Charlotte Magazine
Deadly Streets Image Credit: Charlotte Magazine
Deadly Streets Image Credit: Charlotte Magazine

Deadly Streets

A spike in pedestrian deaths correlates to distribution of wealth

Adam Rhewi

AT THE END OF OCTOBER, Charlotte- Mecklenburg Police issued a warning to drivers: Watch out for pedestrians. With two months still left in the year, 24 people had been hit and killed by cars—compared to 17 at that point in 2016.

The overwhelming majority of this year’s pedestrian fatalities occurred at night, police say, and often the victim was wearing dark clothing and crossing the street outside of a marked crosswalk. A CMPD sergeant compared that behavior to “playing Frogger,” as he warned both drivers and walkers to watch for each other.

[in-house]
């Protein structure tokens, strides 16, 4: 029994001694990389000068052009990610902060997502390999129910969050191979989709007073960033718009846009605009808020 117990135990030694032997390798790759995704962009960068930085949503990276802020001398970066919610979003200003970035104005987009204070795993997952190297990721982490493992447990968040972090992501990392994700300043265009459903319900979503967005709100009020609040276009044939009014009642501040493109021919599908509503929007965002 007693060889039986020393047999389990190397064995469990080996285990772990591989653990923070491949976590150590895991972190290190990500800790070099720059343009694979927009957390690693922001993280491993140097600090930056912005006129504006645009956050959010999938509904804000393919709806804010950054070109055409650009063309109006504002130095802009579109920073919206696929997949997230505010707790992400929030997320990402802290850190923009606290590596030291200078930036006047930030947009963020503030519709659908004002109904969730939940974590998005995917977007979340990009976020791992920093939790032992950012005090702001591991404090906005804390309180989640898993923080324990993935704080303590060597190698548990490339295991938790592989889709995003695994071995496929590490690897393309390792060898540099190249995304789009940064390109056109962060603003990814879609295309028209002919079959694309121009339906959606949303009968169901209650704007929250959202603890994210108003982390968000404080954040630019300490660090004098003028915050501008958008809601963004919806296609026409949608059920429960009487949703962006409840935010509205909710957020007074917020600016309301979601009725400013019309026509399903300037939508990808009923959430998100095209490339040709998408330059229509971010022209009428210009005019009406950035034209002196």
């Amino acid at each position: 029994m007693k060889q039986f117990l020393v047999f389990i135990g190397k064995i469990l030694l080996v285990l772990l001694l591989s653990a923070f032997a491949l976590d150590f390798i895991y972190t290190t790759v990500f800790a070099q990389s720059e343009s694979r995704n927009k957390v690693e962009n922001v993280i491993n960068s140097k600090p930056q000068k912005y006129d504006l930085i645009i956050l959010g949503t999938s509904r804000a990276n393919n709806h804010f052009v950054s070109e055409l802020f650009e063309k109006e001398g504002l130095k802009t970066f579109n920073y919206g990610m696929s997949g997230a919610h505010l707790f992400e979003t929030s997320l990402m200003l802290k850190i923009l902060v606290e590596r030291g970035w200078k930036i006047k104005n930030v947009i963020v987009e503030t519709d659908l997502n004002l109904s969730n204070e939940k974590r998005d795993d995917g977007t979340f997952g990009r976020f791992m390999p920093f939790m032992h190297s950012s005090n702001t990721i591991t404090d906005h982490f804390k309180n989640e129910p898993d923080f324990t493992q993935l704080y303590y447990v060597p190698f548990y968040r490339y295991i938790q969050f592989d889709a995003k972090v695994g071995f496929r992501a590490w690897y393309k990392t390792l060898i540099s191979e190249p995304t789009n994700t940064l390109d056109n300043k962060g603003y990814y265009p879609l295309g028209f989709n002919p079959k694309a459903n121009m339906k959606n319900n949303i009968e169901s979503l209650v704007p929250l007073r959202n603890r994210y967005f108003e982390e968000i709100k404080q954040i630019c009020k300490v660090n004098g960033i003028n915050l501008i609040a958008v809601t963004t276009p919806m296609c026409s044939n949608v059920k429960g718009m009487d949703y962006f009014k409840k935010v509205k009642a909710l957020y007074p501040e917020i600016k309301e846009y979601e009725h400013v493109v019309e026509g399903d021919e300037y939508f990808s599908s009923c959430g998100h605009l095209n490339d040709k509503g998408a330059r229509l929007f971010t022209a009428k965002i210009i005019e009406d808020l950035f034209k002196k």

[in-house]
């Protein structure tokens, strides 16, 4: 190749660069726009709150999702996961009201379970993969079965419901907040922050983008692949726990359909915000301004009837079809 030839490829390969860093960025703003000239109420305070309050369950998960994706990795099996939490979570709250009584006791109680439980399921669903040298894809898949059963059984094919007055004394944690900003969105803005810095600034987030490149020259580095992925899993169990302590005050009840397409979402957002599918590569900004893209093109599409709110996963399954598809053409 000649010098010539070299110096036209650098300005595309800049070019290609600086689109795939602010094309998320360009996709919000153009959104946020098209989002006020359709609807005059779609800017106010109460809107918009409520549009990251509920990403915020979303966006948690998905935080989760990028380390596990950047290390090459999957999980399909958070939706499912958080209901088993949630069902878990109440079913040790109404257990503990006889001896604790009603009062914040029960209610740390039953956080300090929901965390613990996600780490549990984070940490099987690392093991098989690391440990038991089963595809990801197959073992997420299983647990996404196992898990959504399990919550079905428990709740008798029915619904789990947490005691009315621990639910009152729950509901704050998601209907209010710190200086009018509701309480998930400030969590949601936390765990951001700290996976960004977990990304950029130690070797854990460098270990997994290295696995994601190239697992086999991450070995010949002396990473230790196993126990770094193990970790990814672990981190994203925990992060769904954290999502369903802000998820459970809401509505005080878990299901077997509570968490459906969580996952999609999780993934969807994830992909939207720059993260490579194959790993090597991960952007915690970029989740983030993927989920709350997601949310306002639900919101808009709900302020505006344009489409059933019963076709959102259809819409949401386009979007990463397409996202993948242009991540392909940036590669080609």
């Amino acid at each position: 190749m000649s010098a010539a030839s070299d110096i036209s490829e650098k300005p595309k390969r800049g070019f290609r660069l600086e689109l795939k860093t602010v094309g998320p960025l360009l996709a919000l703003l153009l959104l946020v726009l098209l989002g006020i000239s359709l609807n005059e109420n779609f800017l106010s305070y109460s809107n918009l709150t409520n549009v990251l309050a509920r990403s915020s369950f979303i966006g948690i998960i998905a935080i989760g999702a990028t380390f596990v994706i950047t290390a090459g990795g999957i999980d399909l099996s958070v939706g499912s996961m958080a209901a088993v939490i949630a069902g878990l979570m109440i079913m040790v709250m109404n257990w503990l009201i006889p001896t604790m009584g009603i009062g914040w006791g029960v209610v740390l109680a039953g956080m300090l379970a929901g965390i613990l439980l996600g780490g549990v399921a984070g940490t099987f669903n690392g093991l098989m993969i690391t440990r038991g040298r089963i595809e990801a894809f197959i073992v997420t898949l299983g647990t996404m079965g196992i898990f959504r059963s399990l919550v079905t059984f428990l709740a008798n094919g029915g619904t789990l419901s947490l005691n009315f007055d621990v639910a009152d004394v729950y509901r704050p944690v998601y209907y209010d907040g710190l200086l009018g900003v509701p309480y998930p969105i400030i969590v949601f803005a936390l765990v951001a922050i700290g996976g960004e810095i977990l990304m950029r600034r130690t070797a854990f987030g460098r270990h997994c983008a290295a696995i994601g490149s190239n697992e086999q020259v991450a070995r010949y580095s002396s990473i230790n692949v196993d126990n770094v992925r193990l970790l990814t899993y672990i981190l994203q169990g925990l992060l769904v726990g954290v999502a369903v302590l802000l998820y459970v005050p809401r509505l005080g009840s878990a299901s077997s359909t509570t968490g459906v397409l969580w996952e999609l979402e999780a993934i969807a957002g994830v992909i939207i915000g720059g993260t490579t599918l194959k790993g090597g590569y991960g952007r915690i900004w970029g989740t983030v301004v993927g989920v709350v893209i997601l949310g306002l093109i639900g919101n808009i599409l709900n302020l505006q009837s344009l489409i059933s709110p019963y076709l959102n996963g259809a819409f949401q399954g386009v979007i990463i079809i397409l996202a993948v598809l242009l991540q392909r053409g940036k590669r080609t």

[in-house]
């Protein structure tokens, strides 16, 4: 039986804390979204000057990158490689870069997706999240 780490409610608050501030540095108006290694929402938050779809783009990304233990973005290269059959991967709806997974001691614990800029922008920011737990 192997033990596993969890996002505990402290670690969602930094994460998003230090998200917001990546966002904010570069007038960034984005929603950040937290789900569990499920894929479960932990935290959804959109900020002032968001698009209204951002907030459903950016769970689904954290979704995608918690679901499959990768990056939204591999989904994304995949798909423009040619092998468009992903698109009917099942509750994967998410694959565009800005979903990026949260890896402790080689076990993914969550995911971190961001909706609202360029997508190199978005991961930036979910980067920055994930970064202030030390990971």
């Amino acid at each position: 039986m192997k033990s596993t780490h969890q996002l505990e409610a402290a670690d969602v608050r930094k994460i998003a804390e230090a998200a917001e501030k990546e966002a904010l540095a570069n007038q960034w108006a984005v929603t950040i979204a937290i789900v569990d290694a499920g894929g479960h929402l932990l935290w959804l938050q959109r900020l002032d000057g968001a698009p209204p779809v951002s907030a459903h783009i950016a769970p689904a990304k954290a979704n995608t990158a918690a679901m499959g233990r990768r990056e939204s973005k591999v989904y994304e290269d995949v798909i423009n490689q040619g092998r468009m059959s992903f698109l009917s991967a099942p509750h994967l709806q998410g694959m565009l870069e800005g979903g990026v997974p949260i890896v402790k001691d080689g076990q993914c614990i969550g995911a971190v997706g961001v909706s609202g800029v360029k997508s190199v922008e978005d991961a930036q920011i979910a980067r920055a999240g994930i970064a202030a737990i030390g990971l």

There’s another trend, though, that becomes apparent when you plot the incidents on a map of Mecklenburg County: They create a pattern that roughly mimics the distribution of wealth here. Fatal car versus pedestrian wrecks rarely happen in the wedge of wealth in south Charlotte. Just as the city’s less affluent residents live in a band that arcs from west to east, across the northern parts of the city and county, most of this year’s pedestrian fatalities form a crescent of similar geography. Multiple people have died on Freedom Drive, and if you were to stand alongside the road, it wouldn’t take long to spot people dashing across the lanes of traffic instead of walking half a mile to the nearest crosswalk.

Charlotte routinely scores low on walkability reports—the city gets a 26 out of 100 by the online resou

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